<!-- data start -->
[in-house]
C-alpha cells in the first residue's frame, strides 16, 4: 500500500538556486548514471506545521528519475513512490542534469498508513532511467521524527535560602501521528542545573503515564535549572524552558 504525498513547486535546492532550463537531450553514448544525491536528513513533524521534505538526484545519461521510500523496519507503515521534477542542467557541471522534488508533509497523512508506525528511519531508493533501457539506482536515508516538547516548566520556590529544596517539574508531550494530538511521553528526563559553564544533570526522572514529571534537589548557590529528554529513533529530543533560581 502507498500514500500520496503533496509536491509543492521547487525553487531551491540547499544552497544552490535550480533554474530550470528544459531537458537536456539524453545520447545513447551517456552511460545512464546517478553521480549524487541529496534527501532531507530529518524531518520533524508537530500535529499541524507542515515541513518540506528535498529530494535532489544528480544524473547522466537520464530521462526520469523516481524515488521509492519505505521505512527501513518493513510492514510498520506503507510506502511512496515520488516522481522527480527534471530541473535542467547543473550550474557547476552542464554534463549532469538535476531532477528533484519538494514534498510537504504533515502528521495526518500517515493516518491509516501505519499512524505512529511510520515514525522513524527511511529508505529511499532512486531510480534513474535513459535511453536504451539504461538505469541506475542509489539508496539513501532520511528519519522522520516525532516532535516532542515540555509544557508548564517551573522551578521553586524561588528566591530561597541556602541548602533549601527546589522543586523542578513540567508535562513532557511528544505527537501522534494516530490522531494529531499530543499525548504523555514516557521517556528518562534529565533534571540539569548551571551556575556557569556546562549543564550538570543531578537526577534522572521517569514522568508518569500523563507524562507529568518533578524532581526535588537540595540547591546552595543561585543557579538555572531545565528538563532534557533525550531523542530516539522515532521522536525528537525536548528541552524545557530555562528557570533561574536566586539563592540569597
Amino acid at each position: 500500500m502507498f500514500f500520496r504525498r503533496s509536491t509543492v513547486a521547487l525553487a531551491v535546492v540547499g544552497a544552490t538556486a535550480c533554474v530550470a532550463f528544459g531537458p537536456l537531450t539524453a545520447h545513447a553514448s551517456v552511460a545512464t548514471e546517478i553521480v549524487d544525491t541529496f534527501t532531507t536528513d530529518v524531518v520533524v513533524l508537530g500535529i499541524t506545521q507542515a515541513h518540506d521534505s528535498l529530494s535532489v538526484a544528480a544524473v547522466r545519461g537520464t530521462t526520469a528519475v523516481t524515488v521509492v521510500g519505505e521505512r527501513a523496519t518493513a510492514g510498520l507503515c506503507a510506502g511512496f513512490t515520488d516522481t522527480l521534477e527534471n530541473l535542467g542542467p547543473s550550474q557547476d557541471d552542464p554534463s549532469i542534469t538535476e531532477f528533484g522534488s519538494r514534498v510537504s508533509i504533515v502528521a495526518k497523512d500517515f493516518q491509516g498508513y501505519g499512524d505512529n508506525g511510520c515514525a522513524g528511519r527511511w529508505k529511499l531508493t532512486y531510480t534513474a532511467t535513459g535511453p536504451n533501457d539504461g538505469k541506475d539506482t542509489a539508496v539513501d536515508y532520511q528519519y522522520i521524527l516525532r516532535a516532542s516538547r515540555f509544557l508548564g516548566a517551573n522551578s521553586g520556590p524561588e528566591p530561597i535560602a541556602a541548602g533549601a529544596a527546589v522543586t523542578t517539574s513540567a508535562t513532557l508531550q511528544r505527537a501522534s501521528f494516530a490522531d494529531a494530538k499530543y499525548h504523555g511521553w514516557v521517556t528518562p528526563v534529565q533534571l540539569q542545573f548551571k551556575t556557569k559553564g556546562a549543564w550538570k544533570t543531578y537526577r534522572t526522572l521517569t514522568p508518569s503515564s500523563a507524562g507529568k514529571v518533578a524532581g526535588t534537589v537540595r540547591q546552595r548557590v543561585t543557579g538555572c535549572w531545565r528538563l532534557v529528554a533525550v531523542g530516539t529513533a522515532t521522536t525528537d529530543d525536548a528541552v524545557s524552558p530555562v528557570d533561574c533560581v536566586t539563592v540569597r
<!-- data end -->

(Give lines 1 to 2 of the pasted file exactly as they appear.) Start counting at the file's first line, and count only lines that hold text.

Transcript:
[in-house]
C-alpha cells in the first residue's frame, strides 16, 4: 500500500538556486548514471506545521528519475513512490542534469498508513532511467521524527535560602501521528542545573503515564535549572524552558 504525498513547486535546492532550463537531450553514448544525491536528513513533524521534505538526484545519461521510500523496519507503515521534477542542467557541471522534488508533509497523512508506525528511519531508493533501457539506482536515508516538547516548566520556590529544596517539574508531550494530538511521553528526563559553564544533570526522572514529571534537589548557590529528554529513533529530543533560581 502507498500514500500520496503533496509536491509543492521547487525553487531551491540547499544552497544552490535550480533554474530550470528544459531537458537536456539524453545520447545513447551517456552511460545512464546517478553521480549524487541529496534527501532531507530529518524531518520533524508537530500535529499541524507542515515541513518540506528535498529530494535532489544528480544524473547522466537520464530521462526520469523516481524515488521509492519505505521505512527501513518493513510492514510498520506503507510506502511512496515520488516522481522527480527534471530541473535542467547543473550550474557547476552542464554534463549532469538535476531532477528533484519538494514534498510537504504533515502528521495526518500517515493516518491509516501505519499512524505512529511510520515514525522513524527511511529508505529511499532512486531510480534513474535513459535511453536504451539504461538505469541506475542509489539508496539513501532520511528519519522522520516525532516532535516532542515540555509544557508548564517551573522551578521553586524561588528566591530561597541556602541548602533549601527546589522543586523542578513540567508535562513532557511528544505527537501522534494516530490522531494529531499530543499525548504523555514516557521517556528518562534529565533534571540539569548551571551556575556557569556546562549543564550538570543531578537526577534522572521517569514522568508518569500523563507524562507529568518533578524532581526535588537540595540547591546552595543561585543557579538555572531545565528538563532534557533525550531523542530516539522515532521522536525528537525536548528541552524545557530555562528557570533561574536566586539563592540569597